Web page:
Of course, the trap is rather for him than the Griffin. The kidnappers, who turn out to be the Salvation Army Sisterhood (mentioned in other books), are waiting for him and very well armed. The briefly show him Melissa, huddled next to a car but seemingly in good health, and tell him to back the hell off. They didn’t want to negotiate with the Griffin. They wanted John there to tell him that he really has no clue what’s going on and to not pursue it. They want to imprison him until this whole thing is over but John doesn’t agree to that.

He uses his gift to fire up the garage’s sprinkler system and since not all of the cars in the Nightside are cars, there is a general melee of angry creatures (and some cars) thinking they’re under attack. So they lash out at the nuns, who fire back. The Salvation Army sisterhood are warriors of god, though I can’t think that they’re at all Vatican approved. In the confusion, John heads for Melissa only one of the nuns accidentally shoots her before he can get there. Shocked and horrified by what she’d done, the nun throws down her gun and tries to run only to be eaten by one of the cars.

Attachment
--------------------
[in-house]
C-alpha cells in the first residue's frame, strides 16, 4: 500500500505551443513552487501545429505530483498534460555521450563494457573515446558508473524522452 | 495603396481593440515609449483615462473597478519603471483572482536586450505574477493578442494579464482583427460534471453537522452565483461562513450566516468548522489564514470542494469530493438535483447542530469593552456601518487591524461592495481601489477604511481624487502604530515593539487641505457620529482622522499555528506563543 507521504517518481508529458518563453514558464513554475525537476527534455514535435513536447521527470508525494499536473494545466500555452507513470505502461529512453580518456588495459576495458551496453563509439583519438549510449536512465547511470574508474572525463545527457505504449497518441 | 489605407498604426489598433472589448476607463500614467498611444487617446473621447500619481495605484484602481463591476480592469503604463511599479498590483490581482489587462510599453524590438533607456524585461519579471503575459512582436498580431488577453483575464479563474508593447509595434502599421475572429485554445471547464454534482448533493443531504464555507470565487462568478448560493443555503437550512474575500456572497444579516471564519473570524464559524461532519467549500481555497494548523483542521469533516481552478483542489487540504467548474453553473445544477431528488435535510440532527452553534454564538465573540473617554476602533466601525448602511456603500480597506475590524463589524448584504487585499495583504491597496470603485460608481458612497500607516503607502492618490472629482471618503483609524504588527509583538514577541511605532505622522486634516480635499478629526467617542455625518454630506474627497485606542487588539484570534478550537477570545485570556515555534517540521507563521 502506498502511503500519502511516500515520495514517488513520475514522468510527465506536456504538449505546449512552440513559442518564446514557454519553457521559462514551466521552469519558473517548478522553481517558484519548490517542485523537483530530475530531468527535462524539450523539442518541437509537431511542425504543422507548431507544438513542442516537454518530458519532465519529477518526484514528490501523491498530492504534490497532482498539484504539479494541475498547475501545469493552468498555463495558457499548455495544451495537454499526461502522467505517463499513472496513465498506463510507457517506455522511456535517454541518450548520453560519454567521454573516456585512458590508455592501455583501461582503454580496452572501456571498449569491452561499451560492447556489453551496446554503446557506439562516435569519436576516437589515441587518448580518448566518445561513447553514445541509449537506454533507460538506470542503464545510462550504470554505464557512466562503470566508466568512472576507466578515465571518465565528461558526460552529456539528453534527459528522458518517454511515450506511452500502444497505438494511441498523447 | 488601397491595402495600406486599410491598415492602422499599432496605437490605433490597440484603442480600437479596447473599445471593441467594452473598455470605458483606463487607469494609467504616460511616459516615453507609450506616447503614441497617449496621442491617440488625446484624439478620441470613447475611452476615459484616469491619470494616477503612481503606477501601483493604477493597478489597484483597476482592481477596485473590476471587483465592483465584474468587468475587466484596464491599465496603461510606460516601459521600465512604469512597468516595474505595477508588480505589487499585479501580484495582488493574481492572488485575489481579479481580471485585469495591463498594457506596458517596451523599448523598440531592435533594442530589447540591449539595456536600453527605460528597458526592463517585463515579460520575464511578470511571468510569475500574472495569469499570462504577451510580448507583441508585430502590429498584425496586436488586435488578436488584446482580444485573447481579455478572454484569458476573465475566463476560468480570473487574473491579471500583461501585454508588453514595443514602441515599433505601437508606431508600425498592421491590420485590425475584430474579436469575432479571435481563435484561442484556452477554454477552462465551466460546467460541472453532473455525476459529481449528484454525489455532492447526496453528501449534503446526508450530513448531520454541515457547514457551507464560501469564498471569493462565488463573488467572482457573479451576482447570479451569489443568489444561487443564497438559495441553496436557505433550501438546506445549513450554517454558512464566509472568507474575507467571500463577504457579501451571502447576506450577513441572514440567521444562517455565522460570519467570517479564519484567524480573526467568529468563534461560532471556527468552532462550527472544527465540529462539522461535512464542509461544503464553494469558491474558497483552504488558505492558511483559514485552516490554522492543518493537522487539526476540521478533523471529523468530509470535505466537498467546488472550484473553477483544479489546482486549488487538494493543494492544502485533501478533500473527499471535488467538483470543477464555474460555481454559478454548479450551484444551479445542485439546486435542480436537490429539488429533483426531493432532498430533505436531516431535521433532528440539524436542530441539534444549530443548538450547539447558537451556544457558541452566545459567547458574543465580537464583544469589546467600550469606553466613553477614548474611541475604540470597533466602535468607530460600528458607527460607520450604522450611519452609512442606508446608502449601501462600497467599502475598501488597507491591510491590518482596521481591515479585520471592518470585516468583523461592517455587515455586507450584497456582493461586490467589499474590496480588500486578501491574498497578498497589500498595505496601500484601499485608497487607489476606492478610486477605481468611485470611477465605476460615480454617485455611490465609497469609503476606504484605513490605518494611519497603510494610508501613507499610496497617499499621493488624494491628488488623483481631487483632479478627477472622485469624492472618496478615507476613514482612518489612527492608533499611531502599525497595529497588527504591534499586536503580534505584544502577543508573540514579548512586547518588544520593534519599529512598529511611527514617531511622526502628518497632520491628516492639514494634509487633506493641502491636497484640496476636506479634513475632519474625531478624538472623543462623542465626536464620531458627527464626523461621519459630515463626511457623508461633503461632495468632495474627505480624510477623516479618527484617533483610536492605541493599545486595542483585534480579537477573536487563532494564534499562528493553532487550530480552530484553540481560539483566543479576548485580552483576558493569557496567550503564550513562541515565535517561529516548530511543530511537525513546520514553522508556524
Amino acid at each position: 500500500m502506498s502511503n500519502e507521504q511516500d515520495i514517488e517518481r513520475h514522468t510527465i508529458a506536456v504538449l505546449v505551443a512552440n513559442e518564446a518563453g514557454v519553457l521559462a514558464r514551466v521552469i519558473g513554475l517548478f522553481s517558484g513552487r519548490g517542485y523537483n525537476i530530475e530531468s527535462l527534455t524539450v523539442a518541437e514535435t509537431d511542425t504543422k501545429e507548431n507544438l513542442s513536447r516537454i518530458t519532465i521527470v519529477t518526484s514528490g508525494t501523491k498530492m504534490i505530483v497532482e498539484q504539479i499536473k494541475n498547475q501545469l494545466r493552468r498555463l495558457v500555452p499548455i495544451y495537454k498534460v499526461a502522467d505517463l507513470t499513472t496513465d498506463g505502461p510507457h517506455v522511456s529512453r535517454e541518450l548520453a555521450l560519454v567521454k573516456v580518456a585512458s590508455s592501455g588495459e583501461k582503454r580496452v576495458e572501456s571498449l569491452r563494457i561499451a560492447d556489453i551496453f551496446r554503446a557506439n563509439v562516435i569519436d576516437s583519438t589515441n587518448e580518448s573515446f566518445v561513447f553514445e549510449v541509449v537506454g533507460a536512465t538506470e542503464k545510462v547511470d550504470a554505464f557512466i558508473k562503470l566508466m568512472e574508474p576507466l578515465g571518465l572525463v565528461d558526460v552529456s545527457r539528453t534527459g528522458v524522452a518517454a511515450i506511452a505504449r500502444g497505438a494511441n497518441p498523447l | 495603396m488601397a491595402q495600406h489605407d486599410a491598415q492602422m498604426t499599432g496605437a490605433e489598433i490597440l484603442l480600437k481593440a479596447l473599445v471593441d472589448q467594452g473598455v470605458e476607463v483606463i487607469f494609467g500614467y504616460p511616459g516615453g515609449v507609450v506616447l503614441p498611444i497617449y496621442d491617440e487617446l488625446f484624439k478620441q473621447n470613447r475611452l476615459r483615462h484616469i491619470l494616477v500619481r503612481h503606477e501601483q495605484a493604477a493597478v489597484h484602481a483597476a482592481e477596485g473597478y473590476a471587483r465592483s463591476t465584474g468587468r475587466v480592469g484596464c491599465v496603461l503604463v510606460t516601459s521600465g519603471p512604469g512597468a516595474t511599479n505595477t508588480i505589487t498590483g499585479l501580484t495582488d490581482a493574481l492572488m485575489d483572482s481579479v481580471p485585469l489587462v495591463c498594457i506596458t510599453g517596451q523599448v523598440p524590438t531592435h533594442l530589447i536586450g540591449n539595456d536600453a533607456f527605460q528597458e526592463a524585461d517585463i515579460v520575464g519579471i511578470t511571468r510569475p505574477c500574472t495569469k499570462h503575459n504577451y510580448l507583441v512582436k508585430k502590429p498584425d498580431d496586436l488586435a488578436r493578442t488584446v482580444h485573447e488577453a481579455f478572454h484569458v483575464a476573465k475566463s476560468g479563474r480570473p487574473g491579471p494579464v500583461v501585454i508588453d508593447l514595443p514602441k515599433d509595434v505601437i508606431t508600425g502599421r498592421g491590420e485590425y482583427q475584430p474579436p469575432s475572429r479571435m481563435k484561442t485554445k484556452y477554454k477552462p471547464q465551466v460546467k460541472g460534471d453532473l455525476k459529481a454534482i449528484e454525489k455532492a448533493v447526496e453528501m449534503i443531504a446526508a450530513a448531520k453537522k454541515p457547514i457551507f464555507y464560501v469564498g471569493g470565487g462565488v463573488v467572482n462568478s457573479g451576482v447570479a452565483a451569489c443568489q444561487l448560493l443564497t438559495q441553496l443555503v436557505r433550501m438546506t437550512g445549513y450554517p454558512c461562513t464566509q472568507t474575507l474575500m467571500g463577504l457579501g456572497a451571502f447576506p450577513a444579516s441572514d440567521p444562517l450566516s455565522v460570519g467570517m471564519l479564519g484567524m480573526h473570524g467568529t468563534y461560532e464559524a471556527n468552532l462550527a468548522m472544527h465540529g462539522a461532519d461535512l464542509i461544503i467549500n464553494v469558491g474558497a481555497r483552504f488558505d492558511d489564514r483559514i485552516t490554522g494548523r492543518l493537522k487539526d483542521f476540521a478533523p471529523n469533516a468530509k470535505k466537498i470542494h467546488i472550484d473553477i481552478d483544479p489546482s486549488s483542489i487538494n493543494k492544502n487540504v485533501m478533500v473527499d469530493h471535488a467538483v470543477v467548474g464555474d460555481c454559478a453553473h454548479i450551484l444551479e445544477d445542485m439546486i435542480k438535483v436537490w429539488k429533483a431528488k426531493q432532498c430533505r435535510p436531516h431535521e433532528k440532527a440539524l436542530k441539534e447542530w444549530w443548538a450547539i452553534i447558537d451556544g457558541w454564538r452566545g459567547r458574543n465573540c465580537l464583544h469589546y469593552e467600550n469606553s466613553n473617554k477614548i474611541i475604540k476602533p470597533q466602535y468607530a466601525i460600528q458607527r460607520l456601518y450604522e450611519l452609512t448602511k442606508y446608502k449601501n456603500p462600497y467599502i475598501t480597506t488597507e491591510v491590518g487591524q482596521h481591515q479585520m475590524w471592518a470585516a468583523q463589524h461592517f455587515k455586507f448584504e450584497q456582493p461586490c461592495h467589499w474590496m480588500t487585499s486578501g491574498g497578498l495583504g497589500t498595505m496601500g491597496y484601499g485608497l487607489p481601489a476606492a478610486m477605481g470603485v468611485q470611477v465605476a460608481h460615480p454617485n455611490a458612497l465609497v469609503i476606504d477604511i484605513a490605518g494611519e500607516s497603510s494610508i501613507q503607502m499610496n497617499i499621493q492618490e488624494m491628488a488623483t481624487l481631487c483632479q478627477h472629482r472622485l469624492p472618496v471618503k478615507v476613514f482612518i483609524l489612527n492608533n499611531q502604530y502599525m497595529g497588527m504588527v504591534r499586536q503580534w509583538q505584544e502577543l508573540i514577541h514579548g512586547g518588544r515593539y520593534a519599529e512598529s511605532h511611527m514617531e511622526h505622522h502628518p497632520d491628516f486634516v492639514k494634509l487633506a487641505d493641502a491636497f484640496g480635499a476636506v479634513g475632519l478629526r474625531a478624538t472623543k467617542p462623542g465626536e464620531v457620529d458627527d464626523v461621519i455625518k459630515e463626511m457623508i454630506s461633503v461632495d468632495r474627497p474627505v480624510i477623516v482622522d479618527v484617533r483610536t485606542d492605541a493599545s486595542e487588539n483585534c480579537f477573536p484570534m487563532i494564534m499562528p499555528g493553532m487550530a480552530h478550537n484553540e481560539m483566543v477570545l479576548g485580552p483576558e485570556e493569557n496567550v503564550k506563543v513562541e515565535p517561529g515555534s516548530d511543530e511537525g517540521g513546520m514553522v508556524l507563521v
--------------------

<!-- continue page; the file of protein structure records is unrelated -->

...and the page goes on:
You’d think that being part of an immortal family would mean you’d be okay taking a few shots to the chest but whatever was  in the nun’s guns did the trick. Melissa is dead. Only…it isn’t Melissa. It’s Polly and Polly has just enough time left to press a small golden key into John’s hands. Once everything has calmed down, the one surviving nun, Sister Josephine, decides that its time to come clean.